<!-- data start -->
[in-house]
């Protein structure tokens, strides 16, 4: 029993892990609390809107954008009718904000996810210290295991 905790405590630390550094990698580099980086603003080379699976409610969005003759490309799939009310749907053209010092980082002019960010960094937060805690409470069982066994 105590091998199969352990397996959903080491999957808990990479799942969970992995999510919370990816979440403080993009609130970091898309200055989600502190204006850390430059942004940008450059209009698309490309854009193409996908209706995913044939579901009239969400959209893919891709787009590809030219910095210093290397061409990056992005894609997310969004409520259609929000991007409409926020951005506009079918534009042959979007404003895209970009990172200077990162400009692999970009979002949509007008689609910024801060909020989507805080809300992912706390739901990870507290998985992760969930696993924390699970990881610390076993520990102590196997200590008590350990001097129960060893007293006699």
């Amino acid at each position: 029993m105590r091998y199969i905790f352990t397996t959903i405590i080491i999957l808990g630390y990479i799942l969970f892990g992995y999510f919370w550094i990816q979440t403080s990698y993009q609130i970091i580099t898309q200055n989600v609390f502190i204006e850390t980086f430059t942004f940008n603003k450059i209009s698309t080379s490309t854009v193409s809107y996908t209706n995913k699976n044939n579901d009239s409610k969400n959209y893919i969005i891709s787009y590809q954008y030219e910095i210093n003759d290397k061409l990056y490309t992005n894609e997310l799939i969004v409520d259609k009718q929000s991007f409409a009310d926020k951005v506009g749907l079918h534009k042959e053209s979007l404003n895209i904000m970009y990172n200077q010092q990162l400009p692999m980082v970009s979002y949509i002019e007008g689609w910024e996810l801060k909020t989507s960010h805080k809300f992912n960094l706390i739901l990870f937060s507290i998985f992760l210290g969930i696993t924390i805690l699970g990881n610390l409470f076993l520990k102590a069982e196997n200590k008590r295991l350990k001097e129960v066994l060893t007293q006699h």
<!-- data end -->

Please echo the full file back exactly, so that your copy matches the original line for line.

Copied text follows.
[in-house]
């Protein structure tokens, strides 16, 4: 029993892990609390809107954008009718904000996810210290295991 905790405590630390550094990698580099980086603003080379699976409610969005003759490309799939009310749907053209010092980082002019960010960094937060805690409470069982066994 105590091998199969352990397996959903080491999957808990990479799942969970992995999510919370990816979440403080993009609130970091898309200055989600502190204006850390430059942004940008450059209009698309490309854009193409996908209706995913044939579901009239969400959209893919891709787009590809030219910095210093290397061409990056992005894609997310969004409520259609929000991007409409926020951005506009079918534009042959979007404003895209970009990172200077990162400009692999970009979002949509007008689609910024801060909020989507805080809300992912706390739901990870507290998985992760969930696993924390699970990881610390076993520990102590196997200590008590350990001097129960060893007293006699």
């Amino acid at each position: 029993m105590r091998y199969i905790f352990t397996t959903i405590i080491i999957l808990g630390y990479i799942l969970f892990g992995y999510f919370w550094i990816q979440t403080s990698y993009q609130i970091i580099t898309q200055n989600v609390f502190i204006e850390t980086f430059t942004f940008n603003k450059i209009s698309t080379s490309t854009v193409s809107y996908t209706n995913k699976n044939n579901d009239s409610k969400n959209y893919i969005i891709s787009y590809q954008y030219e910095i210093n003759d290397k061409l990056y490309t992005n894609e997310l799939i969004v409520d259609k009718q929000s991007f409409a009310d926020k951005v506009g749907l079918h534009k042959e053209s979007l404003n895209i904000m970009y990172n200077q010092q990162l400009p692999m980082v970009s979002y949509i002019e007008g689609w910024e996810l801060k909020t989507s960010h805080k809300f992912n960094l706390i739901l990870f937060s507290i998985f992760l210290g969930i696993t924390i805690l699970g990881n610390l409470f076993l520990k102590a069982e196997n200590k008590r295991l350990k001097e129960v066994l060893t007293q006699h």